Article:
Within Labour’s manifesto lies the blueprint of a different Britain. I hope they build it | Zoe Williams

Keir Starmer showed genuine anger in Manchester. For all the criticism of his caution, I see welcome flashes of campaigning zeal

“We can stop the chaos, turn the page, and start to rebuild our country,” declares Labour’s manifesto . With faith in politics at an all-time low, why should that slogan be any more credible than “stop the boats”? How much better can the Labour party make Britain, when its combined tax and spending promises amount to only 0.2% of GDP? And yet I could not help myself thinking: I actually want this. I would love to rebuild the country. I would love it if food banks came to feel like a dark Tory nightmare. I would love not to lurch from one catastrophe to the next. Slogans feel different when you want them.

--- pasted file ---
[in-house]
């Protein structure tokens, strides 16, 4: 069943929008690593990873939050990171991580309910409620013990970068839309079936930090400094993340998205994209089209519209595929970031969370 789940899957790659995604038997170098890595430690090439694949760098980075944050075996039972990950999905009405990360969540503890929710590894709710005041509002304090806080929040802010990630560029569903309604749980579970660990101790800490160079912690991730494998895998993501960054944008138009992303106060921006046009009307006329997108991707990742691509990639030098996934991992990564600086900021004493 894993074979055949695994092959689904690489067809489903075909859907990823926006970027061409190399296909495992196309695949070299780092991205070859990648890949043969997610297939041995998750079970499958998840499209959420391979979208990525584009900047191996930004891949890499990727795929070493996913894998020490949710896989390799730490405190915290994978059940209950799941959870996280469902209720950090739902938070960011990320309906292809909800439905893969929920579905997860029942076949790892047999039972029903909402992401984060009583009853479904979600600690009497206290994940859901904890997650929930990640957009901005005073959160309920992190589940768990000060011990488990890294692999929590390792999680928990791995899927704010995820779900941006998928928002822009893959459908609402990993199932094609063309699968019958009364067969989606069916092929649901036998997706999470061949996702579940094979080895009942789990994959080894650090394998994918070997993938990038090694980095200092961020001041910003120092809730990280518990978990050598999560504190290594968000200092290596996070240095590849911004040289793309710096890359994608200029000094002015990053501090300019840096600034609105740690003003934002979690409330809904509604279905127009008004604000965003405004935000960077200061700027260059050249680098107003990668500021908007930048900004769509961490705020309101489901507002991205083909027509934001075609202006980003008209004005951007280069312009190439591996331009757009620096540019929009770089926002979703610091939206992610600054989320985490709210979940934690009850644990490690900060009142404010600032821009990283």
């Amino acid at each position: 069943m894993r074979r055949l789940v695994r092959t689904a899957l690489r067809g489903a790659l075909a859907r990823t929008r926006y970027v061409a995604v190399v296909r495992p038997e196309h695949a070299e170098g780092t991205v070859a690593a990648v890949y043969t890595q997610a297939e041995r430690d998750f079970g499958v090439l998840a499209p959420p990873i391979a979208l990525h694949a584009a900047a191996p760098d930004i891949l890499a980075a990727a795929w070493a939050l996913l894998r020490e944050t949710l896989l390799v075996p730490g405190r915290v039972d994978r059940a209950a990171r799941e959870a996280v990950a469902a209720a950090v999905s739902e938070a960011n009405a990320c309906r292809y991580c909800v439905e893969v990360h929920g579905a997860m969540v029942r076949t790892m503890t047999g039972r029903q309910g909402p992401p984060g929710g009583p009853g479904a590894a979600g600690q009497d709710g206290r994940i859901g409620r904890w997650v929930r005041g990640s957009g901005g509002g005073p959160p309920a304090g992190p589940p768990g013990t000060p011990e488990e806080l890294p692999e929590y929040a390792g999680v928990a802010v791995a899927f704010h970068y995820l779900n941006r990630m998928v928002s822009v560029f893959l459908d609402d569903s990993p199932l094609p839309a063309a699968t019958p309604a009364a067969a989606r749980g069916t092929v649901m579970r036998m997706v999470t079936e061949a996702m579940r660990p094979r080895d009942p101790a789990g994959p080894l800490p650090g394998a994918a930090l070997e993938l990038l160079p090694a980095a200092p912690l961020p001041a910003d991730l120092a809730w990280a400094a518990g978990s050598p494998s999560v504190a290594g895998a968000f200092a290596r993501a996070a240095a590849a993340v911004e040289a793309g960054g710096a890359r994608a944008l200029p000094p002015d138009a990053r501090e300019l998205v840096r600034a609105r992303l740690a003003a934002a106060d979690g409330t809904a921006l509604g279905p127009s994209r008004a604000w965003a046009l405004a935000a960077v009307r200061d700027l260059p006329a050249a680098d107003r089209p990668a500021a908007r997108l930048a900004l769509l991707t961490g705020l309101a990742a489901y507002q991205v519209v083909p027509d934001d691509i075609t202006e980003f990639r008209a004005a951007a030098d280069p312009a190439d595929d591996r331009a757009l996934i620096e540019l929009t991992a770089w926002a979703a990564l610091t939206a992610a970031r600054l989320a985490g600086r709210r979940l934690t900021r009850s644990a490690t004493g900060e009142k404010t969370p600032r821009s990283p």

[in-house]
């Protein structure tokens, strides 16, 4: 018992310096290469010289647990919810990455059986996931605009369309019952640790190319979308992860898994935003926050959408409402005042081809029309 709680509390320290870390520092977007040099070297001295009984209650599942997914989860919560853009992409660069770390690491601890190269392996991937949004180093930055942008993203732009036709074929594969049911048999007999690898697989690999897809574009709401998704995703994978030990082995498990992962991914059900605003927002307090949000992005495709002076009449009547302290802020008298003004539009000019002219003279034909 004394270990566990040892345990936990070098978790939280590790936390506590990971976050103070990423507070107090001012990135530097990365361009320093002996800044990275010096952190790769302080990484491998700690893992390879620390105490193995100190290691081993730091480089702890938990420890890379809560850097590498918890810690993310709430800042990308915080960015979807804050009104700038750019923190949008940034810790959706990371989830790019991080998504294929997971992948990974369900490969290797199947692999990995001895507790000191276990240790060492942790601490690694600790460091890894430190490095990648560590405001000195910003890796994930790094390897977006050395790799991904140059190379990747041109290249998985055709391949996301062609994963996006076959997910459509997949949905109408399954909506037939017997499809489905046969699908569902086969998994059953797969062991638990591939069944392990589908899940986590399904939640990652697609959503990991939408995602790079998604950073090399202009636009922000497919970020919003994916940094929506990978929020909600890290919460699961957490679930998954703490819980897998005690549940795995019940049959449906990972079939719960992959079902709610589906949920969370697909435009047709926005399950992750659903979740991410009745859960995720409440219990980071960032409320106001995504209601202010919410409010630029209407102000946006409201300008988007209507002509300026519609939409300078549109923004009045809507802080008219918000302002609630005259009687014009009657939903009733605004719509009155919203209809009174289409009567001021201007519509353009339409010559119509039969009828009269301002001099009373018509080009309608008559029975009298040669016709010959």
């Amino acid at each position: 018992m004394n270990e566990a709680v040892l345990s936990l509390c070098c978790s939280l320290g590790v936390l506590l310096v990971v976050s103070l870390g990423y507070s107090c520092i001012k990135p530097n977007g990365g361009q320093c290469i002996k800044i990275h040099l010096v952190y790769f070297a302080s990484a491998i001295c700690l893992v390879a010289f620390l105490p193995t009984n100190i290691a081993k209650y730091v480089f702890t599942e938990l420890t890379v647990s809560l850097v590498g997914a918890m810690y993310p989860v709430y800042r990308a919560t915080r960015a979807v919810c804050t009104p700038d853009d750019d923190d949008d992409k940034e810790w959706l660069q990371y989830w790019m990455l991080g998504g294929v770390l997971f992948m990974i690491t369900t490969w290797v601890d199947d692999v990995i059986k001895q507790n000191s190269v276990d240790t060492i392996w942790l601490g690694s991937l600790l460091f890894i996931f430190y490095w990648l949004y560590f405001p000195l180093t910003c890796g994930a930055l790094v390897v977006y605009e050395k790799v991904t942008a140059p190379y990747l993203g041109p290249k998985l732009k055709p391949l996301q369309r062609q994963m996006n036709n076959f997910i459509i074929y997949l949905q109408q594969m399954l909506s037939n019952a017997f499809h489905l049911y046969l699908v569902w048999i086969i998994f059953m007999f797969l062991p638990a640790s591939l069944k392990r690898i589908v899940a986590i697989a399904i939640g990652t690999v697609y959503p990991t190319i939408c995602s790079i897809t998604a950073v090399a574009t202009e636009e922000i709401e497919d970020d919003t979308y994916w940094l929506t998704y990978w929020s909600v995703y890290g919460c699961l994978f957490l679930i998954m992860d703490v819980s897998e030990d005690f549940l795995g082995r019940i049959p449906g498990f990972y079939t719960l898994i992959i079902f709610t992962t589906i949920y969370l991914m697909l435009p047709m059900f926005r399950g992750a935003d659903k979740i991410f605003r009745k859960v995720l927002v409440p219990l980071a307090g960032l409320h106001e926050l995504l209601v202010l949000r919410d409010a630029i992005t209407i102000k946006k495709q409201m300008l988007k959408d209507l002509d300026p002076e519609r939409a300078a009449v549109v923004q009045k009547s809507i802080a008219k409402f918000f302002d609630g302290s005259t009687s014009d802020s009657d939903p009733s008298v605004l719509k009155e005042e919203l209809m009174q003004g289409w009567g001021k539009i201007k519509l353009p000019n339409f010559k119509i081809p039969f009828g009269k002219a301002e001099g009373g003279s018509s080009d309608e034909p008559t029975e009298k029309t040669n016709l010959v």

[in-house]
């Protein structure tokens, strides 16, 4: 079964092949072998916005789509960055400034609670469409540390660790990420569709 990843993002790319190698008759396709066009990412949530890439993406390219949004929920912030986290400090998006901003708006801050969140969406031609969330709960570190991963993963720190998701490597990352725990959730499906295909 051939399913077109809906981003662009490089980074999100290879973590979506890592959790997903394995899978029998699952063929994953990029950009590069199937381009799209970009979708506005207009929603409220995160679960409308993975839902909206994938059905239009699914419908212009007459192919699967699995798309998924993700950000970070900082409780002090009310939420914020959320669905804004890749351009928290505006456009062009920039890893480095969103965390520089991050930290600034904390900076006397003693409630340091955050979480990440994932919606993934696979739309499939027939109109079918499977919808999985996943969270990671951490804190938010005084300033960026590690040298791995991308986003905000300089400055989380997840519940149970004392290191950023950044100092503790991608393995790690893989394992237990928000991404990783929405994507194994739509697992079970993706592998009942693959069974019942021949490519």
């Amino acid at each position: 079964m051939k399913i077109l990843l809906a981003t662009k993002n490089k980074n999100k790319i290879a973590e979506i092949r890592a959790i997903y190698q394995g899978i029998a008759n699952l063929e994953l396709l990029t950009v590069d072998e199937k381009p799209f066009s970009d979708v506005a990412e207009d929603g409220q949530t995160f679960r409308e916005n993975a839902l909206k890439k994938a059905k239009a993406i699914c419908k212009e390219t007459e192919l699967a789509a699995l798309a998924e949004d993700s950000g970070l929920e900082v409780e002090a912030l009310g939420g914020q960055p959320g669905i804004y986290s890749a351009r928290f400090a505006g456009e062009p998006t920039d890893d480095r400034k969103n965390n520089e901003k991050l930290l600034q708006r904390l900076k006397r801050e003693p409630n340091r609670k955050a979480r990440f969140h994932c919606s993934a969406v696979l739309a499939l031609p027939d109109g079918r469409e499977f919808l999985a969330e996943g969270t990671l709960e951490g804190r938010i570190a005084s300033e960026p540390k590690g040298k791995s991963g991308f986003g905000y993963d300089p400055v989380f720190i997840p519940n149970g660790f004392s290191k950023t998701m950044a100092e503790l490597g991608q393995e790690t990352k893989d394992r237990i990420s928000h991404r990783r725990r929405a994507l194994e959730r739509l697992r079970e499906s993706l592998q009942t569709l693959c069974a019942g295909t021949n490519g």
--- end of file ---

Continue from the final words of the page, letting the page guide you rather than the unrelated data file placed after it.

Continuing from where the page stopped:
Labour’s manifesto looks like a catalogue from which you can buy multiple Keirs – 36 poses across a range of moods, running the gamut from “businesslike” to “serious”. He appeared on the Manchester podium, sleeves rolled up in echo of his core message: that he will roll his sleeves up. He is still engaged in a bit of left-baiting, repeating that this is a “changed Labour party”. When a protester interrupted ,he said, “We gave up being a party of protest five years ago. We want to be a party of power .”

Zoe Williams is a Guardian columnist

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